Brehm TT, Heyer A, Woo MS, Fischer M, von der Meirschen M, Wichmann D, Jarczak D, Roedl K, Schmiedel S, Addo MM, Lütgehetmann M, Christner M, Huber S, Lohse AW, Kluge S, Schulzer Zur Wiesch J.

Background: Since the beginning of the coronavirus disease 2019 (COVID-19) pandemic, the roll-out of vaccines and therapeutic agents, as well as the emergence of novel SARS-CoV-2 variants, have shown significant effects on disease severity. Methods: Patients hospitalized at our center between January 2020 and April 2022 were attributed to subgroups depending on which SARS-CoV-2 variant was predominantly circulating in Germany: (i) Wild-type: January 1, 2020, to March 7, 2021, (ii) Alpha variant: August 3, 2021, to June 27, 2021, (iii) Delta variant: June 28, 2021, to December 26, 2021, and (iv) Omicron variant: December 27, 2021, to April 30, 2022. Results: Between January 2020 and April 2022, 1500 patients with SARS-CoV-2 infections were admitted to the University Medical Center Hamburg-Eppendorf. The rate of patients who were admitted to the intensive care unit (ICU) decreased from 31.2% (n = 223) in the wild-type group, 28.5% (n = 72) in the Alpha variant group, 18.8% (n = 67) in the Delta variant group, and 13.4% (n = 135) in the Omicron variant group. Also, in-hospital mortality decreased from 20.6% (n = 111) in the wild-type group, 17.5% (n = 30) in the Alpha variant group, 16.8% (n = 33) in the Delta variant group, and 6.6% (n = 39) in the Omicron variant group. The median duration of hospitalization was similar in all subgroups and ranged between 11 and 15 days throughout the pandemic. Conclusions: In-hospital mortality and rate of ICU admission among hospitalized COVID-19 patients steadily decreased throughout the pandemic. However, the practically unchanged duration of hospitalization demonstrates the persistent burden of COVID-19 on the healthcare system.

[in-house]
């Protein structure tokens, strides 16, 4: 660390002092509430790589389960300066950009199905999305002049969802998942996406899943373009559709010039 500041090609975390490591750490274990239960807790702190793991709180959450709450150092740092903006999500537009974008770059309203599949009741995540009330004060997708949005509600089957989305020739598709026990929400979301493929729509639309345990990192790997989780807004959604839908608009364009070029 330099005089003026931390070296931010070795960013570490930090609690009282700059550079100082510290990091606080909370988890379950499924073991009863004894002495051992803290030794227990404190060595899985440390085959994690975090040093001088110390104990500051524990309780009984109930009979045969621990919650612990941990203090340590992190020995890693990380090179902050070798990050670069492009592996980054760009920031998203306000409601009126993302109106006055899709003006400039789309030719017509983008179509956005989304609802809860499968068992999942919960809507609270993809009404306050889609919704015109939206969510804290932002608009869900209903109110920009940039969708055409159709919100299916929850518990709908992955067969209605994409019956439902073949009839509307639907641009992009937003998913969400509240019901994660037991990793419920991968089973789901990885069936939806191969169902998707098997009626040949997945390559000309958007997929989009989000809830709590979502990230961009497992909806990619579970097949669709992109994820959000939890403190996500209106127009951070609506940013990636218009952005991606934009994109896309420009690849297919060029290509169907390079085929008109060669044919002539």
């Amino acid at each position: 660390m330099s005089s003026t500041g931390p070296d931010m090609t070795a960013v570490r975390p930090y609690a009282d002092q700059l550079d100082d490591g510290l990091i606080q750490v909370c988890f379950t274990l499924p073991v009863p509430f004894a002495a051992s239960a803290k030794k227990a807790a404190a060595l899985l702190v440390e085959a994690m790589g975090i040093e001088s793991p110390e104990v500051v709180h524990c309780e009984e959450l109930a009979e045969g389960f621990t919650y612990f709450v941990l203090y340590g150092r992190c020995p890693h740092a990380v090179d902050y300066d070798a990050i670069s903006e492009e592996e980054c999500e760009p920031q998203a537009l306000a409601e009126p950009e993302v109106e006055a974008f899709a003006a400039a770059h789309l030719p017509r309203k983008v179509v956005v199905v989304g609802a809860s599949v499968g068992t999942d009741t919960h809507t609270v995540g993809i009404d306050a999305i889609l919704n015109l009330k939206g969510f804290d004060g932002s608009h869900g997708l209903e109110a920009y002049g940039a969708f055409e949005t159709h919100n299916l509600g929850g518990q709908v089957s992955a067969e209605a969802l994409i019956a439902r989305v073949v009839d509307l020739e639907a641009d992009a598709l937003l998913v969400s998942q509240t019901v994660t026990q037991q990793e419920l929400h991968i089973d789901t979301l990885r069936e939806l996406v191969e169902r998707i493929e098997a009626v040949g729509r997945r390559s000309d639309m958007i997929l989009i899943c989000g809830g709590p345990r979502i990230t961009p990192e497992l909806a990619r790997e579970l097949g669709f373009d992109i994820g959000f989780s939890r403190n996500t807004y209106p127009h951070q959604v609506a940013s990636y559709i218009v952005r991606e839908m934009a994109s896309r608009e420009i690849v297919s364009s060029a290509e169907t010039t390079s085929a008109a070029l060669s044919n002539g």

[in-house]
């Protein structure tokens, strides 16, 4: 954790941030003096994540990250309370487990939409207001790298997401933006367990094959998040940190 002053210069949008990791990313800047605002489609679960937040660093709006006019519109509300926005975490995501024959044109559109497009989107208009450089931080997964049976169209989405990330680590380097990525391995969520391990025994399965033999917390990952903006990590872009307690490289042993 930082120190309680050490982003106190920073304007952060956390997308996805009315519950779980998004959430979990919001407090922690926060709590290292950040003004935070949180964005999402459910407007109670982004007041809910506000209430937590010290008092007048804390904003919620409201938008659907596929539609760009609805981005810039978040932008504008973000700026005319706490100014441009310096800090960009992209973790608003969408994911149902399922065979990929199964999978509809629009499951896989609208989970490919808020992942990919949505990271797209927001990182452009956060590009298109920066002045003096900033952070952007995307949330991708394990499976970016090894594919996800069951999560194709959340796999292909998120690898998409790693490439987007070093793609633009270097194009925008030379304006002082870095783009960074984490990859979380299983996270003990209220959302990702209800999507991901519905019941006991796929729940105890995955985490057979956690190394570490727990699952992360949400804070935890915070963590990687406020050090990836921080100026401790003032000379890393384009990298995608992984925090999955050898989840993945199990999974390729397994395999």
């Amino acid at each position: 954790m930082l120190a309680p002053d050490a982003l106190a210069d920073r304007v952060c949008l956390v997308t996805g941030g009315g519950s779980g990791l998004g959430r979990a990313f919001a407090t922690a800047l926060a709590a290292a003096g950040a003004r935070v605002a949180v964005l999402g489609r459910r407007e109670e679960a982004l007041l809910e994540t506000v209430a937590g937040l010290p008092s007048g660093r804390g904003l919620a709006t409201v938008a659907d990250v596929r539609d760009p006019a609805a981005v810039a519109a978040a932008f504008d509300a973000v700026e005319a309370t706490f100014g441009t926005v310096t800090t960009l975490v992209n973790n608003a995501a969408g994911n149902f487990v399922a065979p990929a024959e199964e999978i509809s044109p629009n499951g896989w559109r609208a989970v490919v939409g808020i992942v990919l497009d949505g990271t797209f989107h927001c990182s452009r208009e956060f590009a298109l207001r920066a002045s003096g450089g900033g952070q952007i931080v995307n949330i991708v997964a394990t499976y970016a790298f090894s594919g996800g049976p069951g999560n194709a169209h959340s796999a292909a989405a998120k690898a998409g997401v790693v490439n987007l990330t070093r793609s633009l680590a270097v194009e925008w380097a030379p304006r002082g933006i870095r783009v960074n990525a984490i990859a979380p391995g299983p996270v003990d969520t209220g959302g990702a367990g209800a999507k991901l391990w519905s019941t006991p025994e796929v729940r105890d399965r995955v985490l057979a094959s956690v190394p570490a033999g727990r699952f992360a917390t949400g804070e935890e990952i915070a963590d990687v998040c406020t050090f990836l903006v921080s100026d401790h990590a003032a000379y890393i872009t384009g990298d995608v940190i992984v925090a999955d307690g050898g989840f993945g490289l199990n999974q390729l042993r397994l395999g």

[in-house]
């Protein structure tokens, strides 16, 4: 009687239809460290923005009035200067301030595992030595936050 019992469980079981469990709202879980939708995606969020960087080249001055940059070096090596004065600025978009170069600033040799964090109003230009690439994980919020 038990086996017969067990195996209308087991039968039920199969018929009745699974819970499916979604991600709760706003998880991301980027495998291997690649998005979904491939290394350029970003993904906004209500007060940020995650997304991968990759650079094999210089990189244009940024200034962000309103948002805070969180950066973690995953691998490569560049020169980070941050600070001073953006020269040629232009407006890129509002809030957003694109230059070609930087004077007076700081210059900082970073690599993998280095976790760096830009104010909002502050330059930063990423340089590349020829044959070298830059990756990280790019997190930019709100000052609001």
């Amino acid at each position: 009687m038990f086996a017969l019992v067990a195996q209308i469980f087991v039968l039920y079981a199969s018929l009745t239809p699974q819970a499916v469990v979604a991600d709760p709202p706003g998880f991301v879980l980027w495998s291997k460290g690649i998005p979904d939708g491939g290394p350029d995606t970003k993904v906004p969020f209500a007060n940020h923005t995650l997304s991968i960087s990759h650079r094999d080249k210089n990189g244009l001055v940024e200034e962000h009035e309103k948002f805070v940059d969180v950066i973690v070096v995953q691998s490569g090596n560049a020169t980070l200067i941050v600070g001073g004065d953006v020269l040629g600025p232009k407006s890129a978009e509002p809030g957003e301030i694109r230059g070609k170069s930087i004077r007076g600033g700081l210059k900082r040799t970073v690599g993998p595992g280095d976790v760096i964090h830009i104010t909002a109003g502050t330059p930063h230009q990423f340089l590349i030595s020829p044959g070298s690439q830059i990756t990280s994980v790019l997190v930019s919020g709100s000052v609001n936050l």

J Infect Public Health. 2023 Nov;16(11):1806-1812

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